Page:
Ankle Sprains

with Dr. Richard Beauchamp M.D., FRCSC

An ankle sprain refers to an acute or sudden injury that results in tearing of any of the ligaments of the ankle. Ligaments are strong tissues that attach to the adjacent bones of a joint, providing stability and limiting excessive movement. Sprains are usually graded according to the severity of the injury, as follows:

Classification: Grade 1
This refers to a mild stretch of some of the ligament fibres only. The individual is able to initially walk on the ankle without much discomfort. There may be some swelling, but recovery is usually complete in a few days. Continue reading “Ankle Sprains”

Fast, Healthy, and Strong

by Pam Nyrose

The goal for my 55th birthday (in September 2018) was to run a full marathon. In November 2017, I suffered a concussion that took me out of training for four months. The recovery was tedious and painfully slow. I was so excited in March when I got the go-ahead to run for five minutes. By April, I had worked up to running for 30 minutes, which I did at a 10K event in Jasper. After a consultation with my healthcare professionals in June, I was encouraged to save my dream of a marathon for another year. In July, I injured my leg which took me out for another month. I was so disappointed and discouraged. Would I ever get my strength and endurance back? Now even a half marathon was looking doubtful. Continue reading “Fast, Healthy, and Strong”

Mindful Eating

by Lisa Podlecki, RD

As we enter a new year, our thoughts often turn to setting new goals. For some athletes, this can mean losing weight or building muscle mass. As with any goal, however, long-term success starts with a solid foundation. For some, this may mean creating a healthy relationship with your body, or with food, or even being more conscious of how you are fuelling your body. Mindfulness is the concept of being aware of one’s thoughts and feelings in the moment—and is not just for your typical yogi. In fact, athletes are particularly good at being in tune with their bodies! Let’s look at how mindfulness relates to eating.

What is mindful eating?
Mindful eating is about being in the present moment and can incorporate all components of eating as well as our interactions with food. For example, you can be mindful of the enjoyment you get from preparing a meal. You can notice the taste, look and texture of what you are eating. You can observe, honestly and without judgement, how food makes you feel. You can be more aware of your hunger and fullness cues. Continue reading “Mindful Eating”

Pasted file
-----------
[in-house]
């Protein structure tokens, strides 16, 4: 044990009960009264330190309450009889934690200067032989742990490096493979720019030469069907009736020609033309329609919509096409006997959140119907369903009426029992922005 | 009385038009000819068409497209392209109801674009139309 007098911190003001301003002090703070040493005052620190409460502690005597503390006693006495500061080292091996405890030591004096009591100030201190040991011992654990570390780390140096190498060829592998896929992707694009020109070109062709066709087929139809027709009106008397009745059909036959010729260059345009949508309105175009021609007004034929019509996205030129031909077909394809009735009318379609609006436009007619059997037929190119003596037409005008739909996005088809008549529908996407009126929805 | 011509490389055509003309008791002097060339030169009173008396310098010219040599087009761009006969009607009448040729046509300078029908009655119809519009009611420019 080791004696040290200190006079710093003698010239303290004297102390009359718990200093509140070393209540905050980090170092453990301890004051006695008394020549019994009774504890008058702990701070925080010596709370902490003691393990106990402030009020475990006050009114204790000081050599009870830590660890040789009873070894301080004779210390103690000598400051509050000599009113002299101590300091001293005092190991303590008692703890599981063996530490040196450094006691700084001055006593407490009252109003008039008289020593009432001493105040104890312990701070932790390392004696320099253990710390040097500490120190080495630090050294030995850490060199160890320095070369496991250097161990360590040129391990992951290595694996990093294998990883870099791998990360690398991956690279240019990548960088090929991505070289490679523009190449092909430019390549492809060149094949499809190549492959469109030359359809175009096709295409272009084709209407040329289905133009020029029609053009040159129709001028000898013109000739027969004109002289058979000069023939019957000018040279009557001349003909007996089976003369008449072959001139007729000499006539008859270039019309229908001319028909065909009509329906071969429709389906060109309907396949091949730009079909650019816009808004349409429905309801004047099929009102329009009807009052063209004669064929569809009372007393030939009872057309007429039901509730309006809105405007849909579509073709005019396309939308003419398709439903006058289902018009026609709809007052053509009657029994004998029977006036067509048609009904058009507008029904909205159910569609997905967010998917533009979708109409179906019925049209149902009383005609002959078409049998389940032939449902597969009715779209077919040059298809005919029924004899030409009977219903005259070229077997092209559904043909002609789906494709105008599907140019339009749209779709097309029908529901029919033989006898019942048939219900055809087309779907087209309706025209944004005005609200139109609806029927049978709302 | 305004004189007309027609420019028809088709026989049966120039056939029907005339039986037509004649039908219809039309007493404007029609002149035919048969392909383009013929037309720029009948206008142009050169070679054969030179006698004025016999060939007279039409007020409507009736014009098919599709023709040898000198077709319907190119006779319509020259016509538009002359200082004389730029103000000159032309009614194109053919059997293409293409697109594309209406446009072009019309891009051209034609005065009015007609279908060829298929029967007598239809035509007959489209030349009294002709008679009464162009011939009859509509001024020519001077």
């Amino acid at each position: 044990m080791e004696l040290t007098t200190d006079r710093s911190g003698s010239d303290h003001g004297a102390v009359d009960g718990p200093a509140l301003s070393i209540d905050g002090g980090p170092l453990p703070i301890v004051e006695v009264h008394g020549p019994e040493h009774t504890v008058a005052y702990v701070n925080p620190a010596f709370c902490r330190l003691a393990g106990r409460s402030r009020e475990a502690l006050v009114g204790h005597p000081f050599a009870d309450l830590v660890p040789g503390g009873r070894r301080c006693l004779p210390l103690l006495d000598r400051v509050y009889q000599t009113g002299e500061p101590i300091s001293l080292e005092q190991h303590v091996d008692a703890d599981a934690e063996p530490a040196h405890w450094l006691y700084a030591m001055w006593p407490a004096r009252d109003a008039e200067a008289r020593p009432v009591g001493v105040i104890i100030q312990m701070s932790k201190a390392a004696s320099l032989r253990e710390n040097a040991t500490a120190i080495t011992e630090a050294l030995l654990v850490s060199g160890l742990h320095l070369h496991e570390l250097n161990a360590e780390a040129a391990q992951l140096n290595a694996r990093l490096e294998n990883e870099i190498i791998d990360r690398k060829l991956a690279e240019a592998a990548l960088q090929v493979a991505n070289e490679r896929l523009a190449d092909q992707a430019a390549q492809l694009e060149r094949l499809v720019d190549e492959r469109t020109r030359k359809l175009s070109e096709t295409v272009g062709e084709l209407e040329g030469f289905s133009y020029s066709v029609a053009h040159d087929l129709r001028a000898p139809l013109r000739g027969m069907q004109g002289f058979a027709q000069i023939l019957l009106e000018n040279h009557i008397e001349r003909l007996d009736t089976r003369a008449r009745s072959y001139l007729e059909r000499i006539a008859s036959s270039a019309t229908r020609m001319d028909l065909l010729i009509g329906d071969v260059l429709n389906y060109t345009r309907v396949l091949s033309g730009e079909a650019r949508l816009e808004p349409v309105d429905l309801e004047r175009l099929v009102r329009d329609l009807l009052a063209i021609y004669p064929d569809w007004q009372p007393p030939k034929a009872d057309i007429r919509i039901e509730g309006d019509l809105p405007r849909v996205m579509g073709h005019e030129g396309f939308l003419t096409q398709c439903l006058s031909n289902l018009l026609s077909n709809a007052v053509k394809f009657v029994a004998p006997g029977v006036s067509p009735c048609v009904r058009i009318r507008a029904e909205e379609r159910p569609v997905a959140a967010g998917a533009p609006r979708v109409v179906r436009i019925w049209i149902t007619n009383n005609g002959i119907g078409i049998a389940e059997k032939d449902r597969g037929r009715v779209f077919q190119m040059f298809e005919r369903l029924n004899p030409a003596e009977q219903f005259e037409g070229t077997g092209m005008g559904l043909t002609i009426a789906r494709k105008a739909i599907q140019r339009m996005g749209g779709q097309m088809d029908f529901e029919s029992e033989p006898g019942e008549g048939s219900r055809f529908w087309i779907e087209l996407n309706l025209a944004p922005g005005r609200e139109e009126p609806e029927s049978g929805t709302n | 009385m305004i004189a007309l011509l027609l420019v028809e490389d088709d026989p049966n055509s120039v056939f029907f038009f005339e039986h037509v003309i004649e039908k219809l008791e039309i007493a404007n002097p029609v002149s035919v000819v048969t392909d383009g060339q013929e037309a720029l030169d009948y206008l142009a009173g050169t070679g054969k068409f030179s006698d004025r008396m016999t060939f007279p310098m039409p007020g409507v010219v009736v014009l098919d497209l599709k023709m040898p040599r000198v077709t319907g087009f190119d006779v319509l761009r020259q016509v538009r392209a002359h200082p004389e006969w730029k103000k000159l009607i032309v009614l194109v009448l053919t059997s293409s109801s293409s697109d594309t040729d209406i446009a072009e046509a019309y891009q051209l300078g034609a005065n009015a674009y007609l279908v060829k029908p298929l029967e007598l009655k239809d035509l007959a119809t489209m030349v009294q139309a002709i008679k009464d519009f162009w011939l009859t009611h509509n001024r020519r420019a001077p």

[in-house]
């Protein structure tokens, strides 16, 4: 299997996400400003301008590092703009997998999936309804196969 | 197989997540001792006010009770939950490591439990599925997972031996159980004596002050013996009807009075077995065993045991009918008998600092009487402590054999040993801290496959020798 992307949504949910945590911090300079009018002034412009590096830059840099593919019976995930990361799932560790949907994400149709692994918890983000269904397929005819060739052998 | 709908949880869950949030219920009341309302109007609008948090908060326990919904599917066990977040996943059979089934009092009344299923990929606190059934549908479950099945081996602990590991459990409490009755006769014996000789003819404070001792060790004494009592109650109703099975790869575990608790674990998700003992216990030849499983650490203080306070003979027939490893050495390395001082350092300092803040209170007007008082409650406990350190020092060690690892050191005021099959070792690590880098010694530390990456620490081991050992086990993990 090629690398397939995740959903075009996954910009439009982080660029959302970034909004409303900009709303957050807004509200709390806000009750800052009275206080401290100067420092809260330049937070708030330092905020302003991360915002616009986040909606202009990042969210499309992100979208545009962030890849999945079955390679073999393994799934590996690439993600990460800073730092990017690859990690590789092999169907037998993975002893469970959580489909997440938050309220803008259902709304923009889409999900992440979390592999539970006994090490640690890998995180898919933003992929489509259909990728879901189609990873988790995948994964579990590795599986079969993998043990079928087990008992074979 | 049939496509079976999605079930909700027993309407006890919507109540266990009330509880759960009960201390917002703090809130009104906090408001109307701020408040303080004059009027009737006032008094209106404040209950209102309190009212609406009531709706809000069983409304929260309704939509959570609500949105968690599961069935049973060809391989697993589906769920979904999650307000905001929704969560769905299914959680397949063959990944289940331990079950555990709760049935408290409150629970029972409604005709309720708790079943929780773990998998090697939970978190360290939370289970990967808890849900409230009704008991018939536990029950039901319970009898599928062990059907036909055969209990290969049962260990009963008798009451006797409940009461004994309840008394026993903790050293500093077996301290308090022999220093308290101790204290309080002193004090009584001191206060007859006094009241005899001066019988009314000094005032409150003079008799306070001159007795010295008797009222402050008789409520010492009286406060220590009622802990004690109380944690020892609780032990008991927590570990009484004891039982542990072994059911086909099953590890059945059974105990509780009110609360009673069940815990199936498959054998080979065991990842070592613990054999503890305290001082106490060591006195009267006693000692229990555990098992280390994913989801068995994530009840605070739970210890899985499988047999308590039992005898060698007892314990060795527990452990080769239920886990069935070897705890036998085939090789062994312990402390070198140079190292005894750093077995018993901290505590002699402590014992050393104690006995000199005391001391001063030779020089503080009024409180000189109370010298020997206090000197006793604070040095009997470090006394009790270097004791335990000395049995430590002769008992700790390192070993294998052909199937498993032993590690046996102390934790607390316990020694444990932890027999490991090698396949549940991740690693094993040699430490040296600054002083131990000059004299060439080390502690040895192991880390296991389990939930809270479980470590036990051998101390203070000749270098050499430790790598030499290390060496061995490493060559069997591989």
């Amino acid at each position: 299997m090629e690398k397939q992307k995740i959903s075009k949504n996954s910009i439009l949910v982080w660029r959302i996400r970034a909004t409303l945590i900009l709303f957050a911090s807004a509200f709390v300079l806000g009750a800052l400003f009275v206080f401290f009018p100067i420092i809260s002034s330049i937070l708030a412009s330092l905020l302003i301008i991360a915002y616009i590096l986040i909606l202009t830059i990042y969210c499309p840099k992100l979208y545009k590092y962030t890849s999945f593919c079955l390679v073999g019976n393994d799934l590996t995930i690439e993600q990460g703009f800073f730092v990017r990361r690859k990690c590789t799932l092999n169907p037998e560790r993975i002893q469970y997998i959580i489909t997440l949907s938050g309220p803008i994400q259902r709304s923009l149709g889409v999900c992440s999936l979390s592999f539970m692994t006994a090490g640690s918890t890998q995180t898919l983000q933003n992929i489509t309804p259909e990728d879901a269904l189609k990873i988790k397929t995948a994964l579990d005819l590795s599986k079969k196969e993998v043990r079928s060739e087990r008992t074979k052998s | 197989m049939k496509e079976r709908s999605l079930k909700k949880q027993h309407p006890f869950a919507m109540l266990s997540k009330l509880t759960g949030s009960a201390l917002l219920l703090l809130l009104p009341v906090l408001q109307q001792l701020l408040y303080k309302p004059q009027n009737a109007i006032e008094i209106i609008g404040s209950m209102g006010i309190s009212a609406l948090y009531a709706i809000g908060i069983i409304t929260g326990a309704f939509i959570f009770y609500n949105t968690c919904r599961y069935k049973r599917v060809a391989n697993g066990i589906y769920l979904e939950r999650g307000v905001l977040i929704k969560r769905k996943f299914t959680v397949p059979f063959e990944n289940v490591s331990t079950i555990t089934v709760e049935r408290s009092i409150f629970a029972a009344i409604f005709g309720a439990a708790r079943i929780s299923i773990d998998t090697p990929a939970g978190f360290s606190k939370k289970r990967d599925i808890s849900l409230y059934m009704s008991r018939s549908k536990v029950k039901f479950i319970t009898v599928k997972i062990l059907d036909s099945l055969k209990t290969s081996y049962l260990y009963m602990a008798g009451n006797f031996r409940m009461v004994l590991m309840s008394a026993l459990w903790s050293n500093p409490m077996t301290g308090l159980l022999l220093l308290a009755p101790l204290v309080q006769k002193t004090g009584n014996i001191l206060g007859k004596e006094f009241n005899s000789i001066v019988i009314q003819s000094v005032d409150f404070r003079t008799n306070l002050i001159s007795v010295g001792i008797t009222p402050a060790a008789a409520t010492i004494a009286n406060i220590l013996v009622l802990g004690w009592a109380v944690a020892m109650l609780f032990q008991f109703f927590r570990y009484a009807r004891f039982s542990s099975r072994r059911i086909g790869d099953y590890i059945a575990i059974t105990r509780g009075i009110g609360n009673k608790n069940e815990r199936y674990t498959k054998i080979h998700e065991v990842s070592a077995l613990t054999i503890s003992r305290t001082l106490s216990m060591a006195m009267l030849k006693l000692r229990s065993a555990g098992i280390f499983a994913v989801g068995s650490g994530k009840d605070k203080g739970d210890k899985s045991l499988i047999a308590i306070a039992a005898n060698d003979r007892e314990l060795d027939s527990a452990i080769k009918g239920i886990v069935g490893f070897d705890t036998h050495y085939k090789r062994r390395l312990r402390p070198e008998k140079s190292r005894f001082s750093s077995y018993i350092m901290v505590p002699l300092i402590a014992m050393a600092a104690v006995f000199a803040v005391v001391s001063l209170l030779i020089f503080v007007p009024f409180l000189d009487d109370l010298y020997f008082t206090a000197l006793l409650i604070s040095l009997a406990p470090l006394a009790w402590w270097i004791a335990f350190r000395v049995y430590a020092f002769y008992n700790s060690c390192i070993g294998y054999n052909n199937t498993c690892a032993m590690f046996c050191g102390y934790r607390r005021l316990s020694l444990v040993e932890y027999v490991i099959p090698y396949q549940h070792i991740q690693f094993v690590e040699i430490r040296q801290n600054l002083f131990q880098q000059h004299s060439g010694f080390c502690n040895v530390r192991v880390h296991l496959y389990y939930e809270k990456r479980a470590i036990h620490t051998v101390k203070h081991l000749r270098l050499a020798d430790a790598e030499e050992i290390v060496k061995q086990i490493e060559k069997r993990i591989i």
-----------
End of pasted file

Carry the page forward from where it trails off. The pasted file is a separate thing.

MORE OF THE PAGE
Dealing With Darkness

by John Stanton

In the winter, daylight is a precious commodity. Many of us experience the daily challenge of leaving the house when it’s dark and returning after the sun has already set. However, with proper planning and a positive attitude, you can maintain your fitness and still enjoy your training. Here are some suggestions to help you dodge the darkness.

Get out there during the day.
Take advantage of the daylight as much as possible. If your schedule is flexible, prioritize your run in the mid-morning or early afternoon. If you have a more traditional work day, try to run or walk during your lunch hour at least once a week. Exposure to natural light helps regulate your inner body clock and provides a bonus helping of vitamin D. Continue reading “Dealing With Darkness”

This is Why I Run

by Rainer Wosnitza

I turned 40 in 2001. Like others who reach a milestone age, I spent time reflecting on aspects of my life—my health, in particular. I was in okay shape, and naively assumed the good health generally accompanying youth would continue. That attitude was wrong. The wheels on my cart were starting to wobble, and as much as I tried to ignore it, I knew my body was sending me subtle wake-up calls. Continue reading “This is Why I Run”

Customizing Your Training Plan

by John Stanton

How you train will influence your results, whether you are trying to maximize your potential or simply improve your overall fitness. Most programs emphasize structure, consistency and slow progression toward a goal. This requires a delicate balance of listening to your body and striving for continual improvement. Here are four considerations as you build your personalized training program. Continue reading “Customizing Your Training Plan”

In winter, how should runners adapt their food choices to optimize performance?

by Tara Postnikoff

At this time of year, optimizing running performance often has a lot to do with being consistent. Consistency in both training and eating habits will help runners stay healthy, avoid extended time off due to illness and reduce the risk of injury. These are all important ways to stay on track for your spring race goals.

To reduce the risk of illness and injury, we need to supply the body with foods that provide the nutrients needed for success. One way to do that is by focusing on a plant-based diet. Plant-based eating doesn’t have to exclude meat; it means to emphasize the consumption of foods coming directly from plants, including vegetables, fruits, nuts, seeds, legumes, and even grasses and grains. Continue reading “In winter, how should runners adapt their food choices to optimize performance?”

Walking in a Winter Wonderland

by John Stanton

There’s “snow” doubt about it—running and walking are healthy activities that can be enjoyed year-round. If you’re a runner who is recovering from injury or seeking an alternative to running during the winter months, consider walking. Walking is a gentle and safe option for many athletes, since the impact force is little more than the body weight you carry when standing upright. Here are some of the benefits.
Continue reading “Walking in a Winter Wonderland”